How nonprofits convince Millennials to give

Charity: water, Scott Harrison’s nonprofit organization, is at the fore of a tough task for the nonprofit sector: convincing the Millennial generation, underemployed and often dubbed apathetic compared to their predecessors, to give some of the little money to charity. For a sector overly reliant on generating money from an aging Baby Boomer population, getting young Millennials donating to nonprofits early is a key to long-term sustainability. That’s why many charities are working to develop a more interactive, customizable, and transparent giving experience.

“The Millennial generation is about identifying with a cause,” says Marc Chardon,the CEO of Blackbaud, a software developer for nonprofits that tracks giving trends. “[Donating] has become very personal and local.”

In charity: water’s case, that means encouraging supporters to be not only donors but also fundraisers. Half of the funds generated by the organization come from an online fundraising platform in which individuals create their own personal fundraising campaigns on behalf of the nonprofit. Often, people use the platform on their birthdays and ask others to donate their age in dollars instead of providing gifts. Sometimes the fundraisers are more inventive—in September a woman raised $30,000 by promising to swim across the San Francisco Bay naked, while an 8-year-old generated $15,000 by eating rice and beans for 25 days and promising her family would donate the savings made from buying cheaper groceries.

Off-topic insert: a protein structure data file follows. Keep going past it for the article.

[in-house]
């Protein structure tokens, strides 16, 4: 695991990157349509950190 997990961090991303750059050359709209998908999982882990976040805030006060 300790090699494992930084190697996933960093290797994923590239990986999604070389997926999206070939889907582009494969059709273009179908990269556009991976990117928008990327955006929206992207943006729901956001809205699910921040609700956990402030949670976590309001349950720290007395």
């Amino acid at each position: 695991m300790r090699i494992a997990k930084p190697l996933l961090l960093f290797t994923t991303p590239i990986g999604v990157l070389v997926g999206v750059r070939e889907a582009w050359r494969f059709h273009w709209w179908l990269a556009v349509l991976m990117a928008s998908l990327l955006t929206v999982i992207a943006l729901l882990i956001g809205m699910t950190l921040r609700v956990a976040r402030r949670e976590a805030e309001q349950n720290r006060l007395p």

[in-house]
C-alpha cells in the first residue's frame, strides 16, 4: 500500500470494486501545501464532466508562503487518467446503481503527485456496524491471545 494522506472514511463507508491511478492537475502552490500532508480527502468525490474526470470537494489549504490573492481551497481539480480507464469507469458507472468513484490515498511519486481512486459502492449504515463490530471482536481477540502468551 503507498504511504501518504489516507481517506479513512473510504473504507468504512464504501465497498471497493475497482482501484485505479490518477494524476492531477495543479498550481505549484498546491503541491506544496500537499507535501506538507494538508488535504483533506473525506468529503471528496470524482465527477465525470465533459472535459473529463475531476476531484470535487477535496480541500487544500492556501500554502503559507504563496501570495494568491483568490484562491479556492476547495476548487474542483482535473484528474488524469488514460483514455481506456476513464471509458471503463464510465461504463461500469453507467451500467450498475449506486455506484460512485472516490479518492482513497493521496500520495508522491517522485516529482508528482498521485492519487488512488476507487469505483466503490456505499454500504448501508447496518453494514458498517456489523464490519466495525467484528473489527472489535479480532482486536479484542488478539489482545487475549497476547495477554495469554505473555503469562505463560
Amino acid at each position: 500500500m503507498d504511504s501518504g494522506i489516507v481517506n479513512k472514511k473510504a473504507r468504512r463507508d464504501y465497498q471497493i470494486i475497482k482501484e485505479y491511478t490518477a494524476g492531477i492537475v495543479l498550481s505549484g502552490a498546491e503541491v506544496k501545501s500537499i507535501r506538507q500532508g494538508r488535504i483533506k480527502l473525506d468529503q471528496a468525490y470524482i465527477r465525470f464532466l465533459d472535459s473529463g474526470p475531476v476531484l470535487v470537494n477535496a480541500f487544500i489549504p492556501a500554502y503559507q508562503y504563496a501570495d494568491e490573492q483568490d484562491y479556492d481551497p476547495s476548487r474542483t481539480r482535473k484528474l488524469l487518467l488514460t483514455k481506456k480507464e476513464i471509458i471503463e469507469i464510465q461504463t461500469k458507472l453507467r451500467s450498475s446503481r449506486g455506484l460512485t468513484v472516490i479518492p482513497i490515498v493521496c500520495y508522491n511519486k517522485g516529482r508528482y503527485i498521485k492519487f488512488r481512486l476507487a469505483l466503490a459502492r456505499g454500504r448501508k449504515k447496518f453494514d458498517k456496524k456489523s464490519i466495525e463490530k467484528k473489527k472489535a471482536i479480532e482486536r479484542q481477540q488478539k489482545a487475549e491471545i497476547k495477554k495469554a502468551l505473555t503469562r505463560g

“Many charities go out and just ask people for money,” Harrison says. “We ask people for their voice.”

It’s an approach that seems to resonate with Millennials. The average age of mycharity: water’s users is 33. The fundraisers have generated almost $20 million total since the platform was launched in 2009, mostly through small donations of less than $100. The organization’s pledge to use all donated funds on fieldwork (private donors fund organizational costs) also assuages young people’s tendency to distrust formal institutions. In a post-recession environment where charitable giving has shrunk, charity: water has increased its donations each year since its founding.

TIME

Top American charities struggling

Many of America’s biggest nonprofits have officially left the Great Recession behind, but the slow economic recovery continues to dampen results at even the most sophisticated fundraising organizations.

The 400 groups that raise the most from private sources achieved a median 7.5-percent gain last year. That’s much better than for the rest of the nonprofit world: Giving USA said charitable giving over all grew less than 1 percent last year.

But the outlook among the top 400 charities is far less optimistic for 2012, with nonprofits forecasting a median gain of less than 1 percent.